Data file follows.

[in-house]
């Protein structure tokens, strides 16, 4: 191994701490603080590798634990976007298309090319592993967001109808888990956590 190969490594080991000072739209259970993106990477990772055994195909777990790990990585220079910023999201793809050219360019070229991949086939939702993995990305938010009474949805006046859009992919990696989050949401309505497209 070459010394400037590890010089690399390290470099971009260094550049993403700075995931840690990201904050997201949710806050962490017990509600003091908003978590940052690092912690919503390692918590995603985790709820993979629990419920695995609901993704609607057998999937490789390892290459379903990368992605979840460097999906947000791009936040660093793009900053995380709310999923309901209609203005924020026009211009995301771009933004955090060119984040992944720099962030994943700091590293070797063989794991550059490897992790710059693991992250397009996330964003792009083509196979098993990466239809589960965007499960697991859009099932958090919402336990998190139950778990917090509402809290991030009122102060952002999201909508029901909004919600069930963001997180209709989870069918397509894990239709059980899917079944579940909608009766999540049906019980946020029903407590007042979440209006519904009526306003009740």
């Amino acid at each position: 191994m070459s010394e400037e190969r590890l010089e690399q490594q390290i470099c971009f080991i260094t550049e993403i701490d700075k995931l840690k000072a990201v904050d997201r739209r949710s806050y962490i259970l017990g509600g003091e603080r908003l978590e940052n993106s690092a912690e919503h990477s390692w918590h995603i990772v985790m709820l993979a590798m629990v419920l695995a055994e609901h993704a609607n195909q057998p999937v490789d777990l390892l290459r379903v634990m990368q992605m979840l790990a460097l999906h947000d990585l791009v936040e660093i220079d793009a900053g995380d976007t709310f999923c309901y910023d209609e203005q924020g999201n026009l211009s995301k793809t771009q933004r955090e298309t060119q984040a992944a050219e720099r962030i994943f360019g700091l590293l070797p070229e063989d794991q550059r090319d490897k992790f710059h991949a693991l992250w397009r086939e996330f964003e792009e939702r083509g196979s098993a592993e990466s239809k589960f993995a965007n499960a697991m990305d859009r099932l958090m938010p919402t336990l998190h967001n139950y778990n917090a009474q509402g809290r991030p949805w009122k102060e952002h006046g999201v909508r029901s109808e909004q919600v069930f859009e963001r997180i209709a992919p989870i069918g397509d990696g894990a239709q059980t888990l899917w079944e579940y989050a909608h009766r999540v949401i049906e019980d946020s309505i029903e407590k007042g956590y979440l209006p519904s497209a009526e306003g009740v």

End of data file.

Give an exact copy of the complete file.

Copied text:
[in-house]
């Protein structure tokens, strides 16, 4: 191994701490603080590798634990976007298309090319592993967001109808888990956590 190969490594080991000072739209259970993106990477990772055994195909777990790990990585220079910023999201793809050219360019070229991949086939939702993995990305938010009474949805006046859009992919990696989050949401309505497209 070459010394400037590890010089690399390290470099971009260094550049993403700075995931840690990201904050997201949710806050962490017990509600003091908003978590940052690092912690919503390692918590995603985790709820993979629990419920695995609901993704609607057998999937490789390892290459379903990368992605979840460097999906947000791009936040660093793009900053995380709310999923309901209609203005924020026009211009995301771009933004955090060119984040992944720099962030994943700091590293070797063989794991550059490897992790710059693991992250397009996330964003792009083509196979098993990466239809589960965007499960697991859009099932958090919402336990998190139950778990917090509402809290991030009122102060952002999201909508029901909004919600069930963001997180209709989870069918397509894990239709059980899917079944579940909608009766999540049906019980946020029903407590007042979440209006519904009526306003009740």
């Amino acid at each position: 191994m070459s010394e400037e190969r590890l010089e690399q490594q390290i470099c971009f080991i260094t550049e993403i701490d700075k995931l840690k000072a990201v904050d997201r739209r949710s806050y962490i259970l017990g509600g003091e603080r908003l978590e940052n993106s690092a912690e919503h990477s390692w918590h995603i990772v985790m709820l993979a590798m629990v419920l695995a055994e609901h993704a609607n195909q057998p999937v490789d777990l390892l290459r379903v634990m990368q992605m979840l790990a460097l999906h947000d990585l791009v936040e660093i220079d793009a900053g995380d976007t709310f999923c309901y910023d209609e203005q924020g999201n026009l211009s995301k793809t771009q933004r955090e298309t060119q984040a992944a050219e720099r962030i994943f360019g700091l590293l070797p070229e063989d794991q550059r090319d490897k992790f710059h991949a693991l992250w397009r086939e996330f964003e792009e939702r083509g196979s098993a592993e990466s239809k589960f993995a965007n499960a697991m990305d859009r099932l958090m938010p919402t336990l998190h967001n139950y778990n917090a009474q509402g809290r991030p949805w009122k102060e952002h006046g999201v909508r029901s109808e909004q919600v069930f859009e963001r997180i209709a992919p989870i069918g397509d990696g894990a239709q059980t888990l899917w079944e579940y989050a909608h009766r999540v949401i049906e019980d946020s309505i029903e407590k007042g956590y979440l209006p519904s497209a009526e306003g009740v």